At the top of the field and through the gate, the track very briefly follows a 4×4 track before veering off across the field and for the first time, losing an obvious route. The track is not well worn here and at one orange pole it really was not obvious where to go. As I knew I was headed up, I simply picked my own way up the hillock until I came to the next fence line where I found the next gate. On the other side of the gate was a picnic table overlooking a stunning view across to the neighbouring mountains. This would have been a sensible place to stop for a while, but I opted to push on, aware of some clouds creeping over the summit, and not wanting a repeat of Mt. Thomas a month prior.
From here on though, it is a relentless uphill slog. The vegetation changes to a more tussock or alpine plant, and the path underfoot is quite stony. There are several alpine plants that have spines, and I repeatedly got stabbed in the leg or the hand as I negotiated my way up the slope. But the pay-off was the view which was spectacular from this point onwards, with one side of mountains visible to begin with, then eventually another side opening up as the ridge drew nearer. Finally, the lower ridge was reached, and then it was an easy walk up to the summit (1171m).
Unlike other walks maintained by DOC, there is no summit sign or trig point. A man-made stone cairn denotes the top of the mountain and for 360 degrees, there is an amazing view of mountains spreading out in an arc behind and to the side, with the expansive Canterbury Plains opening up below. I spent an hour at the summit, just me and a few bees for company. Many of the alpine plants were in flower, and despite the high cloud, there was still an impressive vista to soak up. The sun teased me, threatening to break through, but it never did. Instead, I watched as clouds formed on the neighbouring mountains and swirled around and up the valleys.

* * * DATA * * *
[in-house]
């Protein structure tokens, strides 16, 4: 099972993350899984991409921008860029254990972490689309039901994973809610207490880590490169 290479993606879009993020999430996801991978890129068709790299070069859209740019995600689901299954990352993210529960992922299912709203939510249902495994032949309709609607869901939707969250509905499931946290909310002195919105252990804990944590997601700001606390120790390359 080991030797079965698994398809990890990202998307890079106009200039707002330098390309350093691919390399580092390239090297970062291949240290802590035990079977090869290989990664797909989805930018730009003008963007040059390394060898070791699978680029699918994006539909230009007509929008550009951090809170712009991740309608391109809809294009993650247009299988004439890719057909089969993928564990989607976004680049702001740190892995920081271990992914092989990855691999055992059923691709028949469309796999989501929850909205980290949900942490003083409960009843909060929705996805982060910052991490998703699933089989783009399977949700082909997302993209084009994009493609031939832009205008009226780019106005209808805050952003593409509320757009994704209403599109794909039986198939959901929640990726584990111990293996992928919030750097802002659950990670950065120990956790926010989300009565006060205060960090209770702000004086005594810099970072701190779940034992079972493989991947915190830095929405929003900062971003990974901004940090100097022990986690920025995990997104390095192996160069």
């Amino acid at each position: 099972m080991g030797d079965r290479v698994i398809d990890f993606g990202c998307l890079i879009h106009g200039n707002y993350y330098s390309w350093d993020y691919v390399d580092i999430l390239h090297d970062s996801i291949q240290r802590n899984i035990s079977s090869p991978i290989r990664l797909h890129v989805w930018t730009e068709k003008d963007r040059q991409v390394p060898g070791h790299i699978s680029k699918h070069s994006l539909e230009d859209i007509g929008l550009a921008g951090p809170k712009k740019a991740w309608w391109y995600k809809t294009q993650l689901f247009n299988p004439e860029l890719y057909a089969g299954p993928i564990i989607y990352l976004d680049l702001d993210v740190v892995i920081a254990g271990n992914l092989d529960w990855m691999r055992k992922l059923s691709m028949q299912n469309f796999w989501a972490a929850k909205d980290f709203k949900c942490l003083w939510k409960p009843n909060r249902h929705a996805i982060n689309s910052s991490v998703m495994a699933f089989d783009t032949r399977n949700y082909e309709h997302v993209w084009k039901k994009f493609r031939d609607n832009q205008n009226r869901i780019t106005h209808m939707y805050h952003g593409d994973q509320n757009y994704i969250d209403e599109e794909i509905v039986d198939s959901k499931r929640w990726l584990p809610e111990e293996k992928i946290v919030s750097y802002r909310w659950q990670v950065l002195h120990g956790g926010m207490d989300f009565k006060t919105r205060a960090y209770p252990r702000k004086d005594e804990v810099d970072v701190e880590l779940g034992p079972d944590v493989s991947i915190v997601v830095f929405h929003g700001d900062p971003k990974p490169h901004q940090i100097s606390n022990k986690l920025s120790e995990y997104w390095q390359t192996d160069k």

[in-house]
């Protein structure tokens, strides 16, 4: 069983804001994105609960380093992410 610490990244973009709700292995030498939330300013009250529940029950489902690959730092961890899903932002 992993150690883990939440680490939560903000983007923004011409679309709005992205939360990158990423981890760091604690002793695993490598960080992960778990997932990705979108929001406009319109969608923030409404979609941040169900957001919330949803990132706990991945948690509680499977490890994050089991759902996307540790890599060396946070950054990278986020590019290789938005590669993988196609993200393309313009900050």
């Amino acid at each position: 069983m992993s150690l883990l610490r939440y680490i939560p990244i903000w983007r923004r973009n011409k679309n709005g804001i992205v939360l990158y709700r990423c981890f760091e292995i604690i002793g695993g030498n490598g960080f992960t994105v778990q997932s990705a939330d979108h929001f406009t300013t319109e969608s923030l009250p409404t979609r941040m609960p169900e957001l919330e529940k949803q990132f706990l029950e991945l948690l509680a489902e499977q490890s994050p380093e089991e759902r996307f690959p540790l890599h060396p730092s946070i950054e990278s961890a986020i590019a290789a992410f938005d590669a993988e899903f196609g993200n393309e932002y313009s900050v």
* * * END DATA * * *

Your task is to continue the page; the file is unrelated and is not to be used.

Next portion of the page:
In fact I was so mesmerised with the clouds that I didn’t realise how much they were building up. I had been so busy ogling the landscape and the clouds in one direction then the next, that suddenly I looked round and realised that both neighbouring mountains had been partly engulfed with clouds, and there were a cluster threatening to obscure the face of Mt Alford. With my descent purely visual based on following orange poles, I came to the sudden realisation that if I didn’t get my ass off the summit, I may lose visibility to get back down again. Supposedly, the afternoon was supposed to be better weather than the morning, but by 1.30pm, it looked the opposite.
Pausing briefly to study some more alpine plants and to photograph my descent past the clouds, I made it back to the picnic table in no time at all. In the end, I needn’t have worried, because it wasn’t long before all the cloud dissipated and the sun appeared. Retracing my steps, I passed through the gate and picked my own way down the hillock before joining the cows once more. Again they watched as I passed by, and soon I was back in the forest where I came across the only two other people out on the track that day. Back through the forest I picked my way down, being ever careful of my footing, but once again surrounded by birdsong. The sun was out with gusto when I reached my car, still alone in the car park by the sheep.
Walking at a reasonable pace, it took about 2hrs 15mins to reach the summit and about 1hr 45mins to get back down. With the start of the walk being roughly 1.5hrs drive from Christchurch, it is a very accessible and very enjoyable day trip away from the Garden City.